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The Prancing Horse Unbridled

Lorenzo Sisti/Elevation Pictures

Ferrari (2023)

Somehow Michael Mann has made a biopic of Enzo Ferrari (Adam Driver) that nonironically hits many of the biopic tropes parodied in “Walk Hard” – a parent bitter the wrong kid died, an unhappy marriage, the main enemy of the subject’s success being the subject himself. But in “Ferrari” none of this is funny; and the way in which the movie ends, which is broadly true to life, is so disturbing it’s almost impossible to fathom. Proponents of the philosophies of Ayn Rand are going to love this, which is not really a compliment. We know things will work out for Enzo because the movie exists, as does the Ferrari organization, but it’s unusually disturbing to realize that its story is about how a man achieved his success as the expense of many, many lives.

This is literal, those lives. All the deaths are shown, in gruesome and mercifully brief C.G.I. sequences, and their aftermath is left primarily to implication, possibly because allowing anything more direct would be too bleak for Hollywood. It’s 1957 and while Enzo is putting on a good front, he is in trouble. The car factory he owns is teetering on the edge of bankruptcy; and the town of which he is king relies on his factory for their jobs. He lunches with and makes motivational speeches to his racing crew (which includes Patrick Dempsey, Jack O’Connell and newcomer Gabriel Leone, none of whom are given the chance to make a true impression). He argues about business with his wife, Laura (a very good Penélope Cruz), and dines with his mistress, Lina (an equally good Shailene Woodley). Lina lives in a villa outside town and her son, Piero (Giuseppe Festinese) – Enzo’s son – is about to be confirmed, meaning the question of his surname can no longer be avoided. Will Enzo acknowledge Piero’s paternity? It’s not a simple question since, with the collusion of the entire town, he has kept Laura in the dark about his second family for over a decade. During that decade his son with Laura had a long illness which led to his death, from which she has not recovered. Enzo’s life is saturated with death, partially by choice, even as he greets his buyers and barks at journalists and strides around basking in his own glory. How will he keep moving forward?

Like a shark. Mr. Driver, playing nearly two decades older than his current age, here has his best role yet, allowing him to delve into his innate stubbornness and strangeness. But we see what Enzo does, though almost never why; both Ms. Cruz and Ms. Woodley do a better job of creating personal subtext than Mr. Driver. Ms. Cruz plays to type as an emotionally unstable woman – one who can shoot at her husband and provoke no more than eyerolling from the housekeeper – but it’s clear Laura is his equal in business, able to plan and strategize in a way which bankrolls the barely believable risks Enzo takes. Their partnership is remarkable because it’s clear how desperately they need each other, but it’s based on pain. Enzo does nothing about the sexism which keeps Laura from her true level in the business, while Laura has focused on her grief and presumed his absences are due to mere (but constant) tomcatting. Instead there is Lina, quietly accepting second place and never making a fuss. The movie treats this double selfishness of Enzo’s as a polite embarrassment, though the editing choice by Pietro Scalia to cut from a sex scene to one where Lina uses shears to cut plums from a tree adds a strangely sour note. It’s a very masculine attitude, to let your women express your feelings for you, but the combination of Lina’s stoicism and Laura’s savvy doesn’t explain Enzo himself, and neither does objectivism, which believes laissez-faire capitalism should empower its workers instead of slaughtering them.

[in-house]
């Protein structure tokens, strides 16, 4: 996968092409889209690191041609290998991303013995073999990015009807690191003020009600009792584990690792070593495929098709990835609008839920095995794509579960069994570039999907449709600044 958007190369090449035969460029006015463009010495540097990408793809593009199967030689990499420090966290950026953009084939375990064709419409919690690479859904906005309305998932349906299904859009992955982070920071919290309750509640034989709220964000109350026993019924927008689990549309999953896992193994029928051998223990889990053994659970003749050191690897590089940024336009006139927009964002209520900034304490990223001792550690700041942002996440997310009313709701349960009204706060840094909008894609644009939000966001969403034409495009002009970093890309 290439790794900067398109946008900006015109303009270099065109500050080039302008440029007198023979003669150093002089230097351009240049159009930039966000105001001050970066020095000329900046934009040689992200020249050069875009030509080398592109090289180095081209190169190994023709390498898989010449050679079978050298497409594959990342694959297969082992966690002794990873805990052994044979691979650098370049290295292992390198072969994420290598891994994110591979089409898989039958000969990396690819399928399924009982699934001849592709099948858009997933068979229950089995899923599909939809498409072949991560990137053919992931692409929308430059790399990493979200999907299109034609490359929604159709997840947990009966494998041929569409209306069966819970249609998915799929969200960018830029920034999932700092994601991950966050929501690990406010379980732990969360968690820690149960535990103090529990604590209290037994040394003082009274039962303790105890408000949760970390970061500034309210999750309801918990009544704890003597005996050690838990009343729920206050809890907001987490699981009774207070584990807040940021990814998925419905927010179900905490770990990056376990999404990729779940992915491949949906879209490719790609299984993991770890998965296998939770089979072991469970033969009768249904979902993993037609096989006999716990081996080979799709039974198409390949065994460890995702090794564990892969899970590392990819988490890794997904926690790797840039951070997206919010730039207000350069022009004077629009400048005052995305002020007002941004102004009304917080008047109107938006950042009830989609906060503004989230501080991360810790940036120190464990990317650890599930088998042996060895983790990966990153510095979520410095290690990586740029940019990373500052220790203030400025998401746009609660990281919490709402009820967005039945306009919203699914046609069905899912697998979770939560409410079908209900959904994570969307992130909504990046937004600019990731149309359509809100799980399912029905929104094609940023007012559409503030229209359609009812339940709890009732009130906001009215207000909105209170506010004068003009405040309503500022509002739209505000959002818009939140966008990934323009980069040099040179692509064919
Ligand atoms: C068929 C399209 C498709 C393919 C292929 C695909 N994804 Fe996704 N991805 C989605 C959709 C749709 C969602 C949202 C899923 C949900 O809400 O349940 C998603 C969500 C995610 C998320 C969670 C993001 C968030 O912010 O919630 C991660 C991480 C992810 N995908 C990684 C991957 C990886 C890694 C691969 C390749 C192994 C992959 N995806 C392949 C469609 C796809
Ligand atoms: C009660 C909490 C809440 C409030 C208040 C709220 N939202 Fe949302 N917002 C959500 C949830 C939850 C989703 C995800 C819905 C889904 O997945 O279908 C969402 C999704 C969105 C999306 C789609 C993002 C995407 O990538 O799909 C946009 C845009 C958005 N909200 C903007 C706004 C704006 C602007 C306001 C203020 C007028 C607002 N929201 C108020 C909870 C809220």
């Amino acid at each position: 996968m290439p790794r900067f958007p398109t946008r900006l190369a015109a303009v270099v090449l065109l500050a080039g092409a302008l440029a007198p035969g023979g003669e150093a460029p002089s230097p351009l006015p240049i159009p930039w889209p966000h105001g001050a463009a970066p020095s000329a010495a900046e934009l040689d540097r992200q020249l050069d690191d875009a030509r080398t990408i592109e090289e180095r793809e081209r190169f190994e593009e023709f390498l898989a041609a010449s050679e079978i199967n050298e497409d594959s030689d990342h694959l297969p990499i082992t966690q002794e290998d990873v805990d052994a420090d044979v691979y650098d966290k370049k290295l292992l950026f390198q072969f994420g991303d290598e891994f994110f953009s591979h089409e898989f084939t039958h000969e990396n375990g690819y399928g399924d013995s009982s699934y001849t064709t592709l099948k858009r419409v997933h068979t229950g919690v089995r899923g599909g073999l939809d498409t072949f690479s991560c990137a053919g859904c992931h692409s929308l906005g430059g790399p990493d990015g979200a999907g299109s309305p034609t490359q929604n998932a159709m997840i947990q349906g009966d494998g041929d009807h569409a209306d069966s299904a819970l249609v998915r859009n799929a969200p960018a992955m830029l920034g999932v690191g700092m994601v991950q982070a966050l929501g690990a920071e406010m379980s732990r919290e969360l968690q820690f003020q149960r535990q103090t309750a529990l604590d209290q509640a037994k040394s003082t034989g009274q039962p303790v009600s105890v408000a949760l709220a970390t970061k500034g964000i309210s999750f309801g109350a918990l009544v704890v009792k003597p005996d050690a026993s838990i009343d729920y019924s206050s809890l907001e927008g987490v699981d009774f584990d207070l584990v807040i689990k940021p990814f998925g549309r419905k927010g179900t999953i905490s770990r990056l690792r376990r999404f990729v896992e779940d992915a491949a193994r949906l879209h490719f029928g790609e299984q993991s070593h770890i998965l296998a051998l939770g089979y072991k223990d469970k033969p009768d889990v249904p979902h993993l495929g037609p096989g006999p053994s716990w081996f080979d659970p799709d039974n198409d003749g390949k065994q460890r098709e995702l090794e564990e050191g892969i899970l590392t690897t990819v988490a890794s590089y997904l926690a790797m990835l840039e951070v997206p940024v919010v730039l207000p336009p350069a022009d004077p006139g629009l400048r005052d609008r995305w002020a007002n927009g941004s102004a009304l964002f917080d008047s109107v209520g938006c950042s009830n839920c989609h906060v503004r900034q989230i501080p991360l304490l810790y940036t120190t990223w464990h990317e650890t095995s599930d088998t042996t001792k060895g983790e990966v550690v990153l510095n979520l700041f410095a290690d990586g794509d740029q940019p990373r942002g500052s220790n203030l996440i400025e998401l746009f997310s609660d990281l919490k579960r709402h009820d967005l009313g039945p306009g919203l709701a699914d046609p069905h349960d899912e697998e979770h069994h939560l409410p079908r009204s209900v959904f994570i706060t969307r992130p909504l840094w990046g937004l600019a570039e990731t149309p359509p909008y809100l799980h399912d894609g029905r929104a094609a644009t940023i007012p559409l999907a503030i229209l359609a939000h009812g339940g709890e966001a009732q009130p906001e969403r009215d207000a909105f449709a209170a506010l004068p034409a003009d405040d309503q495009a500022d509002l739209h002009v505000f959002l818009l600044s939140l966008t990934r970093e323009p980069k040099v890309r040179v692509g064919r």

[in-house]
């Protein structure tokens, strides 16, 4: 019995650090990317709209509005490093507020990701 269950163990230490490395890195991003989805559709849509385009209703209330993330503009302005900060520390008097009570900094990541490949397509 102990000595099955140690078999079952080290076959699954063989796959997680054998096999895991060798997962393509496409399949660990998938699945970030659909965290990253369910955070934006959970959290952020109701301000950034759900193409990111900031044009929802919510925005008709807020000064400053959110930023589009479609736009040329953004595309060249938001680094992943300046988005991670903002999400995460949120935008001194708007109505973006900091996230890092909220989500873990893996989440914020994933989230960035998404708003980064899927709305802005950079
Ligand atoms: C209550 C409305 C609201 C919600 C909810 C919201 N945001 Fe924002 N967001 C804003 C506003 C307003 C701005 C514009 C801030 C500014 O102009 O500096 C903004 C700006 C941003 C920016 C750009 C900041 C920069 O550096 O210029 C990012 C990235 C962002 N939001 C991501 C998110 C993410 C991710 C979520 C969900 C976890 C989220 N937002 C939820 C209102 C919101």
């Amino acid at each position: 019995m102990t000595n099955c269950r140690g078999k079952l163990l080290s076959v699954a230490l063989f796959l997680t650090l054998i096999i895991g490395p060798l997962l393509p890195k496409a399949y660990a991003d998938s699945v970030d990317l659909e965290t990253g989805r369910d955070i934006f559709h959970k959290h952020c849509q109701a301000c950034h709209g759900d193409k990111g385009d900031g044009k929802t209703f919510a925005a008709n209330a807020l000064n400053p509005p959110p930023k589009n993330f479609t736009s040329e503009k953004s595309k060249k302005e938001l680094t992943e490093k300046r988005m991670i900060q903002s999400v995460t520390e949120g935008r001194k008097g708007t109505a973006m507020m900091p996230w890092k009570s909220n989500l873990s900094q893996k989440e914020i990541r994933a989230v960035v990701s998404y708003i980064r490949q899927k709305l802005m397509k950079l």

Erik Messerschmidt, who also shot this year’s equally bleak “The Killer,” kept his camera hung back politely, as if getting too close might reveal a little too much. But the greatest weakness is Mr. Mann doesn’t seem to know how Enzo gets so many others to risk their lives for his living. The crews of “Heat” were so vividly defined that the deal the cops and the robbers had struck amongst themselves made perfect sense. The camaraderie and charisma in “Miami Vice” made their ride-or-die recklessness understandable. Even “Blackhat” – which is ripe for critical reassessment – made more sense than this. The “terrible joy” of racing is seen as having so much appeal that no further explanation is necessary. But if the action of the Ferrari business is the juice for racing crews, even for Laura, it isn’t shown.

This movie’s attitude is hardest to explain when it comes to all those deaths. It’s not callous; and it’s not indifferent; and it takes none of the disgusting glee so prevalent in the modern American blockbuster. But even as the bodies pile up, Enzo merely frowns before gliding over to speak to someone new; and Laura sighs before arranging for a salary to be stopped. But if it’s just another price of business, why have the quick scene at the lunch table? Even the most callous war movie normally does a better job of humanizing the soldiers in the line of fire. But we cannot ask the credited screenwriter, Troy Kennedy Martin, as he died in 2009.

Has this movie been fretted over and imagined for so long that its flaws were no longer apparent? Is the message that individual success equals the value of those who bled and died for it? Or are we simply meant to marvel that one man was able to keep a world-class business going in spite of all the carnage it was responsible for? It's a surprise that the main aftertaste of “Ferrari” is one of lingering unease.


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